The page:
- ItemCharity advertising: a literature of review and research agenda(Wiley, 2021) Wymer, Walter; Gross, HellenThe authors present an overview of the academic literature on charity advertising. Through systematically reviewing 63 empirical studies on charity advertising, a synthesis of the body of work is framed in a general model. Predominant antecedents in the charity advertising literature include various appeal tactics and victim portrayals. Research streams on moderators and mediators include various ad characteristics and audience characteristics. The audience’s intentions to donate was the most used outcome variable. Recommendations for continuing theoretical advancement in the field are presented. Managerial implications are also presented. This literature review contributes a knowledge base to guide future charity advertising research.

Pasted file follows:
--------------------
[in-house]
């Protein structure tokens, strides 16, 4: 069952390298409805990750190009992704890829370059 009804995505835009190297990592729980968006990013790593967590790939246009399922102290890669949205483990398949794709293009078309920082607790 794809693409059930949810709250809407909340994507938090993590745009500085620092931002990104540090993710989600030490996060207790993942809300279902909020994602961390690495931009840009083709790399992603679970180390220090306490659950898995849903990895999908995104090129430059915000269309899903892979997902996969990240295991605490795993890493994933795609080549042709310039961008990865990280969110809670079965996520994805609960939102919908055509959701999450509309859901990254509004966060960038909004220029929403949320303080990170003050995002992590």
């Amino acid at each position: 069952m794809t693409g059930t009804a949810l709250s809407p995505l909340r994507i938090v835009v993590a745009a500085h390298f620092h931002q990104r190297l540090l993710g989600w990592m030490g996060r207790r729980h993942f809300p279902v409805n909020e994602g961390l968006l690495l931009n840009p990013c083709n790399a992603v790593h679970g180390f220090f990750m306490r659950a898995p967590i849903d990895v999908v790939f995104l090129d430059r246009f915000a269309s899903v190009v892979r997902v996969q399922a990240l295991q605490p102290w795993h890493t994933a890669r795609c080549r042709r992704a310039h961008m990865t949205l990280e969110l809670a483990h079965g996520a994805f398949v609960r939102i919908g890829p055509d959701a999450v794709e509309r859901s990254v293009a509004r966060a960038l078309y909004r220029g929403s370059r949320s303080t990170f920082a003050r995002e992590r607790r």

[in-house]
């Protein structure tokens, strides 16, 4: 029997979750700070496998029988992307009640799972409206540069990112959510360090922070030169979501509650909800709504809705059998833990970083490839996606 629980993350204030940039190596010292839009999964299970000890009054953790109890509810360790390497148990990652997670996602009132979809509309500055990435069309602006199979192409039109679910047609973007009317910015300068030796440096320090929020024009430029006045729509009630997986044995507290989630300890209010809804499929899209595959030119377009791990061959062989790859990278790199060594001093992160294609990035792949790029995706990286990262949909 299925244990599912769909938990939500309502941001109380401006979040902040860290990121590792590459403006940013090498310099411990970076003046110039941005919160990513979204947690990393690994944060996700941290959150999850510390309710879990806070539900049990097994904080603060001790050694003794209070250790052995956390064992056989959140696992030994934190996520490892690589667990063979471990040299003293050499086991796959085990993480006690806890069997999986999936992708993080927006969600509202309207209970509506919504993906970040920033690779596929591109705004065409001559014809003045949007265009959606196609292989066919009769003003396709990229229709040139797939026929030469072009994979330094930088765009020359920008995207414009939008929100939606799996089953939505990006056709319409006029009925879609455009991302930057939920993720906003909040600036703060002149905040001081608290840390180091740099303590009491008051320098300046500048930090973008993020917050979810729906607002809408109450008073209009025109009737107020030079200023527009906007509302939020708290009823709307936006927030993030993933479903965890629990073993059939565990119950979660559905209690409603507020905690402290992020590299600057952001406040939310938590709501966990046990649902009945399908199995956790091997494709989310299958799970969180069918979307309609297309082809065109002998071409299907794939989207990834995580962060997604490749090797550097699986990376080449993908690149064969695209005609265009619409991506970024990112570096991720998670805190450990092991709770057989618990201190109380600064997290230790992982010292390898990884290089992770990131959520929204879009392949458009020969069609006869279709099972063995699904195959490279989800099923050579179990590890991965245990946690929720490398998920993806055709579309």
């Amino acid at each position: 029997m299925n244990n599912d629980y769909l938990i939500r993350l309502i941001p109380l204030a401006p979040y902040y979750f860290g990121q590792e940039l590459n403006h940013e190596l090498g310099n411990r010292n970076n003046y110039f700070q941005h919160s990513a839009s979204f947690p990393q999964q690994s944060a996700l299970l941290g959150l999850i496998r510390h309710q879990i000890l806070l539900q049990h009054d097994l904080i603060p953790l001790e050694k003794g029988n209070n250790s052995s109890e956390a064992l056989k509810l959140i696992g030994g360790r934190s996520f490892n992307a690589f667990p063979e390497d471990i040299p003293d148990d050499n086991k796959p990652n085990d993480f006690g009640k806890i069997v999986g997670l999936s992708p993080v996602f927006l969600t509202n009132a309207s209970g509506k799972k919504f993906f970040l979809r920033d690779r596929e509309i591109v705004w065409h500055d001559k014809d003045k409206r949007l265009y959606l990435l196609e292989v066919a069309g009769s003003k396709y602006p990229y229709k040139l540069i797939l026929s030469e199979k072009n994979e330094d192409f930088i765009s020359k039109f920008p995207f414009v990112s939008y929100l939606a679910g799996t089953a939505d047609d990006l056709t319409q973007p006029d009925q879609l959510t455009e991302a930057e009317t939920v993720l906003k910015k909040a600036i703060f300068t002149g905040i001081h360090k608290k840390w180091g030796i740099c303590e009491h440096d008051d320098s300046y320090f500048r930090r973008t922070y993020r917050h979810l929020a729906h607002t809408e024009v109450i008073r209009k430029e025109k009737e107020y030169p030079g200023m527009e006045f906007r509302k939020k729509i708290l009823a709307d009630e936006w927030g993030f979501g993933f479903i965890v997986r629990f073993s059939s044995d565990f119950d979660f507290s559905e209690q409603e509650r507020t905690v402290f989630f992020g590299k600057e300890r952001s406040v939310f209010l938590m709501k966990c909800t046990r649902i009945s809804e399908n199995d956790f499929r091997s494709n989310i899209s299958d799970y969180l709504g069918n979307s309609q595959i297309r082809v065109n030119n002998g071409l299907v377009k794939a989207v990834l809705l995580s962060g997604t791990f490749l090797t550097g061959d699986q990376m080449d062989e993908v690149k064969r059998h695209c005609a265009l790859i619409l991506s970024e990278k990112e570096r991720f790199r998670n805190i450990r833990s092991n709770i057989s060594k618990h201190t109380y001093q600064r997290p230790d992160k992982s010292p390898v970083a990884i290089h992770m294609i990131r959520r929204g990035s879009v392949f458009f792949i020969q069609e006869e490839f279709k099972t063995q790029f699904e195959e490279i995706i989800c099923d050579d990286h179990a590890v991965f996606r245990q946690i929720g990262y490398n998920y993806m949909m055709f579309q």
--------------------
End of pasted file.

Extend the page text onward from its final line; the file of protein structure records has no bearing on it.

- ItemHow humor and fear in social advertising affect drivers' intention to change behavior? The case analysis(Centre of Sociological Research, 2021) Agota, Giedre Raišiene; Wymer, Walter; Dirginciene, ValdaThe article aims to add to knowledge of how to more effectively attain favourable marketing outcomes with respect to social marketing communications. This research sought to determine if the type of appeal had a differential influence on changing audience beliefs, audience behavioural change intentions, and audience word-of-mouth intentions. The social marketing problem in this study was unsafe driving practices, specially speeding and driving while tired or sleepy. Using a sample of 365 survey respondents in a repeated measures design, we examined the influence of appeal type on our outcome variables. We then examined the moderation effects of age and gender on the relationship between appeal type and our outcome variables. We also examined the influence of attitude toward the social marketing ad, the respondent’s unsafe driving history, and the respondent’s attention to the social marketing ad. With respect to the moderation effects of age and gender on the relationship between appeal type and our outcome variables, the results were not significant for audience belief change, but they were significant for audience behaviour change intentions; gender (but not age) was significant for audience WOM intentions. Theresearch contributed to the social marketing communication research by examining the influence of appeal type on important and under-researched outcome variables. Ad execution variables were included, such as the audience’s attention to the ad and their attitudes toward the ad. Finally, the effects of various audience characteristics were included in our model, specially age and gender and; most importantly for social marketers, the degree to which audience members engaged in the targeted antisocial behaviour of the research.